Courtesy of Kaiser Family Foundation
Courtesy of Kaiser Family Foundation
The ACA was passed with the primary goal of filling in gaps in the availability of affordable health coverage in the United States. Major provisions included documenting disparities through data collection and research, expanding preventive health benefits (especially for groups that previously had little access to preventive services) and the expansion of public health insurance (Medicaid/Medicare) benefits. Recall briefly that prior to the passing of ACA, certain groups meeting certain guidelines were “covered” and able to access Medicaid benefits. However, due to strict eligibility requirements, not everyone was able to qualify and access benefits (red portion of umbrella). However, post-ACA, modifications to Medicaid requirements expanded benefits to more people (blue portion of umbrella) and many of those that were previously excluded are now “covered” and able to access a reasonable array of heath benefits and services. Yes – Success!

Not so fast. While ACA is a national policy, Medicaid, the primary government-funded insurance program to provide health care to low-income individuals and vulnerable groups is state-run or managed by cooperative agreements between the federal and state government. Recall also that in 2012 the Supreme Court decided that while the Medicaid coverage expansion would be maintained, the Secretary would be limited in authority to enforce the expansion (in National Federation of Independent Business v. Sebelius), effectively making the expansion optional for states.

How does the ACA impact disparities?

Holey umbrellaIn a nutshell, states are not required to expand Medicaid benefits, leaving those who would be “covered” well, holding an umbrella with a giant hole in it. In fact, as of August 2014, 28 states including the District of Columbia were expanding Medicaid to provide additional benefits and services; however, 21 states were not and 2 were undecided. It also just so happens that a sizable number of states not moving forward with Medicaid expansions at this time are also states located in the South, among the poorest states and home to large percentages (~50%+) of communities of color. States in the South and largely rural states also serve more older adults, have more Medicaid/Medicare patients and maintain the highest rates of chronic health burden.

Image Courtesy of Kaiser Family Foundation
Image Courtesy of Kaiser Family Foundation
Is it all making sense now? Rather than expanding coverage, in many states where health disparities are the most striking there is a widening coverage gap. For states opting not to implement the Medicaid expansion, millions of adults (nearly 4 million) will remain outside the reach of the ACA and continue to have limited, if any, option for health coverage. This creates issues not only for Medicaid reform, but for a growing group of individuals and families (holding the holey umbrella) who are essentially the working poor, the uninsured, the undocumented and those who can’t afford to buy private insurance on the Exchange.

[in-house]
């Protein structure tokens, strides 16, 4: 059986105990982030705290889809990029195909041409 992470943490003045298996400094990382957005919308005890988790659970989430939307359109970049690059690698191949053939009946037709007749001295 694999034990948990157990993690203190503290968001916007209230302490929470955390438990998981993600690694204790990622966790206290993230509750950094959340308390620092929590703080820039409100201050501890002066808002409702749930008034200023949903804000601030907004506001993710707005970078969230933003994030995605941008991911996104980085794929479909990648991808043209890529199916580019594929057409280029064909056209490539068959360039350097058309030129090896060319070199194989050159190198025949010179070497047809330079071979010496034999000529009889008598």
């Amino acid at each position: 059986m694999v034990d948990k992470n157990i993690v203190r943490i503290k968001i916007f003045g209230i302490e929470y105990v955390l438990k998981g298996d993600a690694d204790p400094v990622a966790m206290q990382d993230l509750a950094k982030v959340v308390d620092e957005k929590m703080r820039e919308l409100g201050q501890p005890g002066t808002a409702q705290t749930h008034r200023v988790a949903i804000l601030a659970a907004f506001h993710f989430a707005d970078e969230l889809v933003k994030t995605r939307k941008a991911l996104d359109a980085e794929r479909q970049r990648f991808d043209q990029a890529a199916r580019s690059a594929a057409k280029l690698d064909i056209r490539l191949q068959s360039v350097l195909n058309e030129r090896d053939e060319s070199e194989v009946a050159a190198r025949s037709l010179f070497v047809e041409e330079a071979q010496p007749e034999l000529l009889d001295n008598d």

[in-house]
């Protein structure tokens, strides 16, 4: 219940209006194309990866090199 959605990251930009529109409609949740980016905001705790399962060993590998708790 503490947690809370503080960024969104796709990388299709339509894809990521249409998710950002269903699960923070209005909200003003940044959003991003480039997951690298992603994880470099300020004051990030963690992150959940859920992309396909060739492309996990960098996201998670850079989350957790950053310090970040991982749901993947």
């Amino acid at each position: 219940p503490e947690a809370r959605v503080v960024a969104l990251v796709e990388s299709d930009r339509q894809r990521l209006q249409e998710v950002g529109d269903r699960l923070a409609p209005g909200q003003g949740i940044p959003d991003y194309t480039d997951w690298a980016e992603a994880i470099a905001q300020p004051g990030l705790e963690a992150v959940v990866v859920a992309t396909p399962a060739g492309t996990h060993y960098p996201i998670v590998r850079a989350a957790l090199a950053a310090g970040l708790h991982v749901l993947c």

Not the warm-fuzzy you were expecting? Well, I did say that there was hope, no? “Where could we be?” is the pressing question that will continue to shape our health care system as we think of new ways to deliver care. The beautiful thing about state-run Medicaid programs is that states have some autonomy, at least in those opting to expand Medicaid, to actually address change at the SYSTEM level. In New York State for example, a primary goal is to “break the mold” of the current Medicaid program to offer innovative new ways of delivering a mix of services to improve population health. Streamlining emergency Medicaid processes, developing new ways to provide supportive housing and providing competency training to the NYS healthcare workforce are just a few ways New York is taking on service integration and system reform. One can only hope that such innovation, especially as it relates to training the health care workforce, follows a structural competency model to highlight the underlying root of health inequalities and how we, as health professionals, can change them.

It is an exciting time to be engaged in Medicaid redesign as policy makers and public health researchers are actually thinking through and talking to one another about how to offer more community services for those caught in the gap and how to meet people in need where they are. System change is indeed a beautiful thing. It will be an interesting experiment to observe how it all plays out and what the changes associated with ACA will bring in the years to come.